I’m not actually the deceiver of my parents. Psychiatrists deceived them with their metaphors, just like they deceived me for over 20 years. Undeceiving them will take some major education. Mom has become intellectually lazy in retirement and gets all her information off television. Sometimes I despair where she’s concerned.

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    • I don’t want to tell the world or at least anyone who Googles my “official” name that I fell for the chemical imbalance lie, took psychiatric drugs, got sick and was abused in psychiatric hospitals.

      (The federal courts have ruled again and again that changing your name at will or, by “common law” is every citizen’s right under the U.S. Constitution. Using this “common law rule,” you can change your name without even going to court. Technically, you only need to begin using your chosen name to assume it – and can do so legally. http://www.google.com/search?q=common+law+name+change)

      My goal and what I do for the human rights and truth in psychiatry movement is just do my best to spread links get views and inform as many people as I can.

      I have a thread I started on this site that has to have 100,000 views by now because it appears first page second link Google results for a very popular psychiatric search term. I know this cause I tagged those keywords using another forum with a view counter and it got 400 views a week before it fell back to page 4 results. I would link to that thread but its good as is, and most importantly leads people to finding MIA and I don’t want anyone writing something stupid on it.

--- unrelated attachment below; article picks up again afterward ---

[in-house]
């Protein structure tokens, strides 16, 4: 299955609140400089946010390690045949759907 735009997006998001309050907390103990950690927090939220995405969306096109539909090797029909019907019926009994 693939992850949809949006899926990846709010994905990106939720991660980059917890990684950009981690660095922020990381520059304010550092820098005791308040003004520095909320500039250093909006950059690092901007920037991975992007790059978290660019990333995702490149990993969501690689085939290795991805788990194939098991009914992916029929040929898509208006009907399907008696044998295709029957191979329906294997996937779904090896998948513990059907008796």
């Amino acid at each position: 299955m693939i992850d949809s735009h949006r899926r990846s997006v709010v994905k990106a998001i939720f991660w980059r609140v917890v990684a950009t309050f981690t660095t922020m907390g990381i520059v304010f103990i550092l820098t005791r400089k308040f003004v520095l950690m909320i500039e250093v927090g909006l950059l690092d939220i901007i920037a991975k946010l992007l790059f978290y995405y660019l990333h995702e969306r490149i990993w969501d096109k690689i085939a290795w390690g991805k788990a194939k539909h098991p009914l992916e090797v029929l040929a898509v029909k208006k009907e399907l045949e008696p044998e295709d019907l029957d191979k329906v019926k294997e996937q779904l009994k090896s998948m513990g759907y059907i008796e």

Its kind of fun targeting psychiatric search terms, you make the thread topic, expose all the dirt and then in a few days search the terms and see if you scored a first page search results link. It feels like winning on a slot machine, first page result, WINNER !!!

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      • Cat, it is difficult to admit these things publicly, but I think there is nothing wrong with making mistakes and having been hurt when we didn’t know better. It’s nothing to be ashamed of. I also took psych drugs, was afraid of the idea of incurable mental illnesses, etc, at one time in the past. It’s ok… sometimes we make mistakes, and now we know better.

        Having said this you should do whatever you think is best. I like your posts and think your online consciousness-raising is very valuable. I also like the humor in some of your posts as that is very therapeutic when people are seeking relief from a system as oppressive as mainstream psychiatric treatment… so well done.